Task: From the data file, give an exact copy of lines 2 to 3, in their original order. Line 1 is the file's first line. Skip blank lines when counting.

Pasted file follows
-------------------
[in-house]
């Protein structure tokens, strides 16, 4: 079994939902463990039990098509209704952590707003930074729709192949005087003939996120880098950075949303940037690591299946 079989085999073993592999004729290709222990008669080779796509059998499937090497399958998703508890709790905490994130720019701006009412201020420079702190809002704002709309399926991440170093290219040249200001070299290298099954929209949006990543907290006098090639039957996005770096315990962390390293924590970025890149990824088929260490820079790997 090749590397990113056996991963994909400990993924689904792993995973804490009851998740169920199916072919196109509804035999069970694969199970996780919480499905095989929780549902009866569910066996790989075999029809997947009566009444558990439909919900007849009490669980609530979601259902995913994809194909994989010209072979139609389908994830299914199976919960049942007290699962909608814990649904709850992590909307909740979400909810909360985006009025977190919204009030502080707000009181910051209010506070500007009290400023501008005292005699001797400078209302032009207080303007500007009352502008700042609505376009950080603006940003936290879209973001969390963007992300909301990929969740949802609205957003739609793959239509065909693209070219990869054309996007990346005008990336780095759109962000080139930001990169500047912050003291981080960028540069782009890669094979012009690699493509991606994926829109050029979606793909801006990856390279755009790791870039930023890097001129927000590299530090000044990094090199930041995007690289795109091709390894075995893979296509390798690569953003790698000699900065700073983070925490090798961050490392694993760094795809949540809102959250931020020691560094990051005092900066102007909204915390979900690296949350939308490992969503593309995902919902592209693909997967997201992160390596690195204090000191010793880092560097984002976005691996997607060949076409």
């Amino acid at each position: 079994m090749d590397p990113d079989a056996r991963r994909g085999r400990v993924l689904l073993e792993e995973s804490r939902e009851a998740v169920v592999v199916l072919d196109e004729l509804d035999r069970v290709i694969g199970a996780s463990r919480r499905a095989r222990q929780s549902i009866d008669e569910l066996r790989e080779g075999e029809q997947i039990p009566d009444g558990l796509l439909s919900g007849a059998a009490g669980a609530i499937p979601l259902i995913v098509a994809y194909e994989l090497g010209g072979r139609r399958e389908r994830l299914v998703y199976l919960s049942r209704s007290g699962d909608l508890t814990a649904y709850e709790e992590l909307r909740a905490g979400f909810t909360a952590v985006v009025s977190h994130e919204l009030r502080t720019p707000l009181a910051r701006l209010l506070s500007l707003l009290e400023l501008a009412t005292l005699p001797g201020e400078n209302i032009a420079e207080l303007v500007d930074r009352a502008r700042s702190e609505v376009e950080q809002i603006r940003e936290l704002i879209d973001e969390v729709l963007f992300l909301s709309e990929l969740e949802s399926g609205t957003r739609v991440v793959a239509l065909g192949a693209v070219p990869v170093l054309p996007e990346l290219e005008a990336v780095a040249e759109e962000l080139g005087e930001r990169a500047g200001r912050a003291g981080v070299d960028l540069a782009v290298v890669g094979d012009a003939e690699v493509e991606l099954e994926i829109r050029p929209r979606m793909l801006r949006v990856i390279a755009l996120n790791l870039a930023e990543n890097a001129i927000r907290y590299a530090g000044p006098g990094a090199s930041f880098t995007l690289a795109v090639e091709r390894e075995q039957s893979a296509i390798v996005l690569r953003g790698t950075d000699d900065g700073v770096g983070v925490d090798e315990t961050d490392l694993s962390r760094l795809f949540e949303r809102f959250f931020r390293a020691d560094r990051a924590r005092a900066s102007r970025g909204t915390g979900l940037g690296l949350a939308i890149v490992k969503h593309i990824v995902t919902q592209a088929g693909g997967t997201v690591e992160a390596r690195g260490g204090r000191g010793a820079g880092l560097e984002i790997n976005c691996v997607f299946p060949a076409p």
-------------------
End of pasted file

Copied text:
């Protein structure tokens, strides 16, 4: 079994939902463990039990098509209704952590707003930074729709192949005087003939996120880098950075949303940037690591299946 079989085999073993592999004729290709222990008669080779796509059998499937090497399958998703508890709790905490994130720019701006009412201020420079702190809002704002709309399926991440170093290219040249200001070299290298099954929209949006990543907290006098090639039957996005770096315990962390390293924590970025890149990824088929260490820079790997 090749590397990113056996991963994909400990993924689904792993995973804490009851998740169920199916072919196109509804035999069970694969199970996780919480499905095989929780549902009866569910066996790989075999029809997947009566009444558990439909919900007849009490669980609530979601259902995913994809194909994989010209072979139609389908994830299914199976919960049942007290699962909608814990649904709850992590909307909740979400909810909360985006009025977190919204009030502080707000009181910051209010506070500007009290400023501008005292005699001797400078209302032009207080303007500007009352502008700042609505376009950080603006940003936290879209973001969390963007992300909301990929969740949802609205957003739609793959239509065909693209070219990869054309996007990346005008990336780095759109962000080139930001990169500047912050003291981080960028540069782009890669094979012009690699493509991606994926829109050029979606793909801006990856390279755009790791870039930023890097001129927000590299530090000044990094090199930041995007690289795109091709390894075995893979296509390798690569953003790698000699900065700073983070925490090798961050490392694993760094795809949540809102959250931020020691560094990051005092900066102007909204915390979900690296949350939308490992969503593309995902919902592209693909997967997201992160390596690195204090000191010793880092560097984002976005691996997607060949076409």
């Amino acid at each position: 079994m090749d590397p990113d079989a056996r991963r994909g085999r400990v993924l689904l073993e792993e995973s804490r939902e009851a998740v169920v592999v199916l072919d196109e004729l509804d035999r069970v290709i694969g199970a996780s463990r919480r499905a095989r222990q929780s549902i009866d008669e569910l066996r790989e080779g075999e029809q997947i039990p009566d009444g558990l796509l439909s919900g007849a059998a009490g669980a609530i499937p979601l259902i995913v098509a994809y194909e994989l090497g010209g072979r139609r399958e389908r994830l299914v998703y199976l919960s049942r209704s007290g699962d909608l508890t814990a649904y709850e709790e992590l909307r909740a905490g979400f909810t909360a952590v985006v009025s977190h994130e919204l009030r502080t720019p707000l009181a910051r701006l209010l506070s500007l707003l009290e400023l501008a009412t005292l005699p001797g201020e400078n209302i032009a420079e207080l303007v500007d930074r009352a502008r700042s702190e609505v376009e950080q809002i603006r940003e936290l704002i879209d973001e969390v729709l963007f992300l909301s709309e990929l969740e949802s399926g609205t957003r739609v991440v793959a239509l065909g192949a693209v070219p990869v170093l054309p996007e990346l290219e005008a990336v780095a040249e759109e962000l080139g005087e930001r990169a500047g200001r912050a003291g981080v070299d960028l540069a782009v290298v890669g094979d012009a003939e690699v493509e991606l099954e994926i829109r050029p929209r979606m793909l801006r949006v990856i390279a755009l996120n790791l870039a930023e990543n890097a001129i927000r907290y590299a530090g000044p006098g990094a090199s930041f880098t995007l690289a795109v090639e091709r390894e075995q039957s893979a296509i390798v996005l690569r953003g790698t950075d000699d900065g700073v770096g983070v925490d090798e315990t961050d490392l694993s962390r760094l795809f949540e949303r809102f959250f931020r390293a020691d560094r990051a924590r005092a900066s102007r970025g909204t915390g979900l940037g690296l949350a939308i890149v490992k969503h593309i990824v995902t919902q592209a088929g693909g997967t997201v690591e992160a390596r690195g260490g204090r000191g010793a820079g880092l560097e984002i790997n976005c691996v997607f299946p060949a076409p």